Although the interviews overall run the risk of stretching the same joke a bit thin, the constant breaking up of flow by references to the appendix helps to keep the general feel of the book fresh. I wouldn’t say it’s a book that you could read in a single sitting – I took a couple of months slowly digesting it to enjoy it more. Overall though, the book made me laugh out loud which is something very few books have managed to achieve. If you like film, you might enjoy this book. If you like Ayoade, you might enjoy this book. If you like both – this book is definitely for you!

I’ll finish off with another one of my favourite passages, from one of the earlier interviews in which Ayoade discusses forming himself. If any of you have read this book I’d love to hear your thoughts on it!

Ayoade Informing Himself

A tribute to Rik Mayall

There isn’t much I can say about the passing of Rik Mayall yesterday that hasn’t already been said. It is a huge loss – his unique brand of anarchic comedy, from The Young Ones through to Bottom, Blackadder and movies like Drop Dead Fred, inspired a whole generation of comedians. At 56 it feels he was taken far too early, and as many other comedians have noted on social media (especially Twitter), he was a whirlwind of creative energy that has left a bit of a void all of a sudden.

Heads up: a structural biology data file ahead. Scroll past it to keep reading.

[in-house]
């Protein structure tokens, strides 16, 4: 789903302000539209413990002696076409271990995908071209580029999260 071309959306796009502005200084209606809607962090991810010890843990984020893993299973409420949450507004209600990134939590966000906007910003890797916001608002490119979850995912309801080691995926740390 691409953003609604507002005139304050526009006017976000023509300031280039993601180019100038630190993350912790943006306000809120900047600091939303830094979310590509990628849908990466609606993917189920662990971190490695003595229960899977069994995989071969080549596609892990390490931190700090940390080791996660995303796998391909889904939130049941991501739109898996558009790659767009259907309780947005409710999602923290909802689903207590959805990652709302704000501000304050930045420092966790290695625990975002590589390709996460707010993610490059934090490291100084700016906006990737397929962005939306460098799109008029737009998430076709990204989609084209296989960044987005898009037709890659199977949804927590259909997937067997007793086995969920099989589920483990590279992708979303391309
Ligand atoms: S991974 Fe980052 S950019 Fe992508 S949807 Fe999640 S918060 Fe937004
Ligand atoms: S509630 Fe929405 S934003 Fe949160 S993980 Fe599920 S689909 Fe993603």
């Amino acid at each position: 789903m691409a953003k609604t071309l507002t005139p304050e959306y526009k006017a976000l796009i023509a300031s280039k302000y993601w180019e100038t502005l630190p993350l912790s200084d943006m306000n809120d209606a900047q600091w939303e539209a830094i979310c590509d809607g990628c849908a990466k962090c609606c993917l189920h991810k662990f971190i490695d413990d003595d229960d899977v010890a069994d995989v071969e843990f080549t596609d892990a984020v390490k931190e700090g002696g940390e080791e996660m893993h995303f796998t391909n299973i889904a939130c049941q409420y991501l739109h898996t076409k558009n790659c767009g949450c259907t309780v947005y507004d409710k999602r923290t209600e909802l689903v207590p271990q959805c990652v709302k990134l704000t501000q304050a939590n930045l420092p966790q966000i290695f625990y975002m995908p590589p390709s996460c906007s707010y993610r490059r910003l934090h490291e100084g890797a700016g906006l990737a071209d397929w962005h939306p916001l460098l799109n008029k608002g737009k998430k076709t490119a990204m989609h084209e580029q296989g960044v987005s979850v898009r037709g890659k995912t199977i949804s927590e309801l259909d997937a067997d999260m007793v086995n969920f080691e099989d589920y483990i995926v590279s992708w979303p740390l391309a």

So, rather than ramble on any more, I’m going to include some of my favourite clips of his here. In order, there is the shop keeping scene from Bottom, then his first appearance as Lord Flashheart in Blackadder, then a scene from Drop Dead Fred (where he plays an invisible friend) and finally a compilation of some of his funniest moments from The Young Ones because it was too hard to pick one scene.